For the time being, the departure of the UK will not change anything for either citizens or companies:
- A transition period until 31 December 2020 is anchored in the Withdrawal Agreement, during which EU law continues to apply to the UK. The UK remains a part of the EU single market and the EU customs union.
- The EU’s freedom of movement, i.e. the right to live, work, study or have social security coverage in the EU and in the UK continues to apply in full during this period.
- Under the Withdrawal Agreement, the transition period may be extended once by up to two years; the decision on this must be made by 1 July 2020. In particular, the transition phase provides citizens as well as the business sector with crucial planning certainty.
The Withdrawal Agreement also creates legal certainty in key spheres for the time after the transition period, i.e. from 1 January 2021 at the earliest:
- EU citizens living in the UK and UK citizens living in the EU will enjoy lifelong comprehensive protection of their rights; they can continue to live, work, study and enjoy social security both in the UK and in the EU.
- The special Protocol for Northern Ireland guarantees the integrity of the EU single market; at the same time, it ensures that there will be no controls at the border between Ireland and Northern Ireland and that the Good Friday Agreement remains fully in force. The Protocol provides that Northern Ireland will remain part of the UK’s customs territory but that all relevant rules of the EU single market will apply in Northern Ireland as will the Union Customs Code. The checks and collection of customs duties this will entail will take place at the entry points to the island of Ireland in Northern Ireland.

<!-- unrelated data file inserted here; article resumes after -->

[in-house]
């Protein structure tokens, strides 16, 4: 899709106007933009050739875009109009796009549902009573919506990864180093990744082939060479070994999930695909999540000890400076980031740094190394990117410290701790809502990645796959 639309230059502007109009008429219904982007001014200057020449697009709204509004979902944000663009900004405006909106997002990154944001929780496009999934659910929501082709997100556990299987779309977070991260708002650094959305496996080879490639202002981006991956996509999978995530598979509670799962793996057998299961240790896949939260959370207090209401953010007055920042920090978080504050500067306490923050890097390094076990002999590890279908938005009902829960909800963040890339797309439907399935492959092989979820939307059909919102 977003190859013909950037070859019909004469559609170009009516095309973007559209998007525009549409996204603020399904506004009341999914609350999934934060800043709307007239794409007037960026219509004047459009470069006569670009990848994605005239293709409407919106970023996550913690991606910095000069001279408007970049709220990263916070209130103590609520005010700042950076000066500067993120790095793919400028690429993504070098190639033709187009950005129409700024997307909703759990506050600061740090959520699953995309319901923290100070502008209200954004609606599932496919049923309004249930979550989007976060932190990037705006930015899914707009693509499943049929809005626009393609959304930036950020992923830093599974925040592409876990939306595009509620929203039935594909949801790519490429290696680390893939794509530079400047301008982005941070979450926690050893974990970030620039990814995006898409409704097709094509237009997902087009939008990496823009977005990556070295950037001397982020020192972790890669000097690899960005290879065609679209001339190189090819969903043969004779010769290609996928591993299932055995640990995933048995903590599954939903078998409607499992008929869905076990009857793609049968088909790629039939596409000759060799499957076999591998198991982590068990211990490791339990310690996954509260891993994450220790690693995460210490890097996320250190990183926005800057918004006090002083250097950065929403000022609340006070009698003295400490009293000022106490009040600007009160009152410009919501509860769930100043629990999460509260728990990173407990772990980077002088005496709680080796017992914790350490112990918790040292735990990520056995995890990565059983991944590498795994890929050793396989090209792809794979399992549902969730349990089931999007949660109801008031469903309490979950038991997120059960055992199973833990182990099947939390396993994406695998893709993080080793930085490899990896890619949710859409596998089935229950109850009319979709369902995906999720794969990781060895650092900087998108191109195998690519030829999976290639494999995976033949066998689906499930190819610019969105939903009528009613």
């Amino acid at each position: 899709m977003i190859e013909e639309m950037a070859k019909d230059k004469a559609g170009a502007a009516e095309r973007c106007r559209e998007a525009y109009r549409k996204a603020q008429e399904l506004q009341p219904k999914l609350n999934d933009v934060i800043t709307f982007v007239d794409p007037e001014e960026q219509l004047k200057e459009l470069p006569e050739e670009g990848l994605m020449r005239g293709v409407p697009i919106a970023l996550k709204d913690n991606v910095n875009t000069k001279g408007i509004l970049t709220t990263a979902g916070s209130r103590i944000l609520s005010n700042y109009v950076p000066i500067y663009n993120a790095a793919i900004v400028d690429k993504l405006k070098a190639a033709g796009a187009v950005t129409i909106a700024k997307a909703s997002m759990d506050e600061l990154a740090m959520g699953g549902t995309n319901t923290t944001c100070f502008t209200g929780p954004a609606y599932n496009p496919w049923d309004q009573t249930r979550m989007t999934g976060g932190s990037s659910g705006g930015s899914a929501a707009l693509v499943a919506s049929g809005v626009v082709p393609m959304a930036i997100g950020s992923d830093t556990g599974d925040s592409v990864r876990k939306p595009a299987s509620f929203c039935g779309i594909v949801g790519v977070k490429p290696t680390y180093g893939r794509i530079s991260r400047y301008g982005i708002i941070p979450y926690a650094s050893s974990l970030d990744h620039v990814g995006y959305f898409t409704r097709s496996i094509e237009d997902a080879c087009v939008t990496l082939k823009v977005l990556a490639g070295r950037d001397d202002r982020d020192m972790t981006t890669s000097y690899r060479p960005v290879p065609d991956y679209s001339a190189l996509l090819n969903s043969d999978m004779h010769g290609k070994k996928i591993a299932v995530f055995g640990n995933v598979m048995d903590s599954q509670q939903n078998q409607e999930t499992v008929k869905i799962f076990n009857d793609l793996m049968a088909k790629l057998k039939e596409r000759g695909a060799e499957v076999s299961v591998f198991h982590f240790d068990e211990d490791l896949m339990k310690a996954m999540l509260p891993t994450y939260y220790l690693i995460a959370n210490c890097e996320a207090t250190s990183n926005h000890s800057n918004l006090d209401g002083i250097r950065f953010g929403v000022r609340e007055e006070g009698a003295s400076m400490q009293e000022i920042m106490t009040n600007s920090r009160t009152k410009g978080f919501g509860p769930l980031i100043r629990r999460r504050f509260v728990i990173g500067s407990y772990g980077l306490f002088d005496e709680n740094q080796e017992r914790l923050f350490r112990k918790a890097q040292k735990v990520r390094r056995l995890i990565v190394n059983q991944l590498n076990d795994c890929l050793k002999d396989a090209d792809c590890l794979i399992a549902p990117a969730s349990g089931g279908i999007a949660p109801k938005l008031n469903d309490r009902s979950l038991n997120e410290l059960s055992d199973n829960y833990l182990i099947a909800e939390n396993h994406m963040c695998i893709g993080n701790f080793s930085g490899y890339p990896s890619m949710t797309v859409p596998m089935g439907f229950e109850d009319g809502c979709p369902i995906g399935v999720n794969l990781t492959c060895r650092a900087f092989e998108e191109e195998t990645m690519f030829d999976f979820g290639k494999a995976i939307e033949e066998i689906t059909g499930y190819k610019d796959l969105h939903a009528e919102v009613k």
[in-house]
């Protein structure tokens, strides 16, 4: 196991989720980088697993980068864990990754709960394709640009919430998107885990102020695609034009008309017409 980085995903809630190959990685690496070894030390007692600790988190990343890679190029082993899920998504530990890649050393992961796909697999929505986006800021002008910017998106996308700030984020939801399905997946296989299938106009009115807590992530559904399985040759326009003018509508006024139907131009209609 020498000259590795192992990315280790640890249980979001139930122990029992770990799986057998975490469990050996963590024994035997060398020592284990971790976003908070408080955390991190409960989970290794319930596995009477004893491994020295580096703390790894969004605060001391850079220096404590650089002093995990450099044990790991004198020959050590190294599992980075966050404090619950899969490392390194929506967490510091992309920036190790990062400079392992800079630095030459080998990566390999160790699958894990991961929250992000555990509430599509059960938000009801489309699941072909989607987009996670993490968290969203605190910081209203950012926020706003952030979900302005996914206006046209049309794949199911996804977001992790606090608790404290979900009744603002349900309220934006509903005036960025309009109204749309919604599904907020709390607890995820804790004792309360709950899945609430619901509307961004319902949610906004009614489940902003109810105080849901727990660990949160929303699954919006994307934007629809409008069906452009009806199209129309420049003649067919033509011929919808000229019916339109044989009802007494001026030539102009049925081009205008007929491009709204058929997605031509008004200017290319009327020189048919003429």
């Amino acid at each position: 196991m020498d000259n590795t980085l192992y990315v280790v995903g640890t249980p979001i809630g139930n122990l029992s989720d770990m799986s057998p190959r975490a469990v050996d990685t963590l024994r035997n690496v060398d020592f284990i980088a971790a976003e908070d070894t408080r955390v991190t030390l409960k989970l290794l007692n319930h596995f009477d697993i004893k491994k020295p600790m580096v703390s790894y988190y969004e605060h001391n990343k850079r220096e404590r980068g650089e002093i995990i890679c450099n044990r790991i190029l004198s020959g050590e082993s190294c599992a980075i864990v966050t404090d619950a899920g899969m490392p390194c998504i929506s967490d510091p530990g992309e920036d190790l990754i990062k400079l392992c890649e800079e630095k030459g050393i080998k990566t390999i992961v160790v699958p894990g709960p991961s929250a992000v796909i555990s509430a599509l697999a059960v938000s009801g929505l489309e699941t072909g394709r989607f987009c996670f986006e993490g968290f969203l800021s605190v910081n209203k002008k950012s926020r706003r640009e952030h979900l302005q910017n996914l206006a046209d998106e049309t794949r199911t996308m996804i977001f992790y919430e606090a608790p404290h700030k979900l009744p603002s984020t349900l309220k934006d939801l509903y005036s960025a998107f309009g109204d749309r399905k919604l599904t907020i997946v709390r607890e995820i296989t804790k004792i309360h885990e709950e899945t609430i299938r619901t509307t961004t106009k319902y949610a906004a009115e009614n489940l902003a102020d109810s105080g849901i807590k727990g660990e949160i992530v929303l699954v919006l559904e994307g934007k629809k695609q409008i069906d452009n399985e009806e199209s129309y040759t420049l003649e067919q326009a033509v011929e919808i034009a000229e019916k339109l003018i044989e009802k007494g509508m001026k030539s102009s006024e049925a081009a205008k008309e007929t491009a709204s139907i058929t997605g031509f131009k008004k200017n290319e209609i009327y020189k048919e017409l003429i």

- What is more, the UK’s financial obligations towards the EU are also laid down in the Withdrawal Agreement.
What happens next?
The EU and the UK will make full use of the transition period to negotiate their future relations. The EU wants to continue having a close partnership with the UK.
The negotiations on the future relationship between the EU and the UK are expected to begin in March. Before that, the 27 member states of the European Union will have to agree on the negotiating mandate for the European Commission. Initial consultations on this have already started. The adoption of the mandate by the Council is scheduled for late February.
The Political Declaration on the future relationship sets out the framework for negotiations on future relations between the EU and the UK. The declaration essentially envisages an economic partnership and a security partnership.
Where can I find more information?
On its Website the European Commission has answers to the following questions and others:
- What is included in the Common Provisions of the Withdrawal Agreement?
- What has been agreed on citizens' rights?
- What has been agreed on separation issues?
- What has been agreed on the governance of the Withdrawal Agreement?
- What has been agreed regarding the financial settlement?
- Protocol on Ireland/Northern Ireland
- What has been agreed regarding the Sovereign Base Areas in Cyprus?
On its Website the Federal Ministry of the Interior, Building and Community lists questions and answers on the impact of the status rights of British nationals in connection with Brexit.